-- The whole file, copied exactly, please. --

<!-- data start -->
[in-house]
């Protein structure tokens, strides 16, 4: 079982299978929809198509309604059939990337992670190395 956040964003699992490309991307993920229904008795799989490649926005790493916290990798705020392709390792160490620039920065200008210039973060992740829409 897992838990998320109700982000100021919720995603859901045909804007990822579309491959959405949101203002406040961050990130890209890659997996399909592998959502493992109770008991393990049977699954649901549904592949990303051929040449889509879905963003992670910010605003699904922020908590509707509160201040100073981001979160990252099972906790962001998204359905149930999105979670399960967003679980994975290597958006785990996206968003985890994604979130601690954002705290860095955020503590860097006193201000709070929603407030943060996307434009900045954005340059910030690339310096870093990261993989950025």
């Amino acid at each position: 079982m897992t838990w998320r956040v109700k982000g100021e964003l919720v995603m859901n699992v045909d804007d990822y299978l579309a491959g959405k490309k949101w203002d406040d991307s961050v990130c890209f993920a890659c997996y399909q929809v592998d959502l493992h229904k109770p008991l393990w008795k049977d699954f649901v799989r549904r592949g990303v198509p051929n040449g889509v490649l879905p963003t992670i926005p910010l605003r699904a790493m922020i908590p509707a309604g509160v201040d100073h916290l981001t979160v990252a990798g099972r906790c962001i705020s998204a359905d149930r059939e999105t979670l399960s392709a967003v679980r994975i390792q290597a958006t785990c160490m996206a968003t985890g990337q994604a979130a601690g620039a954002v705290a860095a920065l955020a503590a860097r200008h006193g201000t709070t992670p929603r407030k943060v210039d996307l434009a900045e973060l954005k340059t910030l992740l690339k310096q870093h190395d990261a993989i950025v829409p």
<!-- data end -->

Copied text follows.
[in-house]
């Protein structure tokens, strides 16, 4: 079982299978929809198509309604059939990337992670190395 956040964003699992490309991307993920229904008795799989490649926005790493916290990798705020392709390792160490620039920065200008210039973060992740829409 897992838990998320109700982000100021919720995603859901045909804007990822579309491959959405949101203002406040961050990130890209890659997996399909592998959502493992109770008991393990049977699954649901549904592949990303051929040449889509879905963003992670910010605003699904922020908590509707509160201040100073981001979160990252099972906790962001998204359905149930999105979670399960967003679980994975290597958006785990996206968003985890994604979130601690954002705290860095955020503590860097006193201000709070929603407030943060996307434009900045954005340059910030690339310096870093990261993989950025």
């Amino acid at each position: 079982m897992t838990w998320r956040v109700k982000g100021e964003l919720v995603m859901n699992v045909d804007d990822y299978l579309a491959g959405k490309k949101w203002d406040d991307s961050v990130c890209f993920a890659c997996y399909q929809v592998d959502l493992h229904k109770p008991l393990w008795k049977d699954f649901v799989r549904r592949g990303v198509p051929n040449g889509v490649l879905p963003t992670i926005p910010l605003r699904a790493m922020i908590p509707a309604g509160v201040d100073h916290l981001t979160v990252a990798g099972r906790c962001i705020s998204a359905d149930r059939e999105t979670l399960s392709a967003v679980r994975i390792q290597a958006t785990c160490m996206a968003t985890g990337q994604a979130a601690g620039a954002v705290a860095a920065l955020a503590a860097r200008h006193g201000t709070t992670p929603r407030k943060v210039d996307l434009a900045e973060l954005k340059t910030l992740l690339k310096q870093h190395d990261a993989i950025v829409p």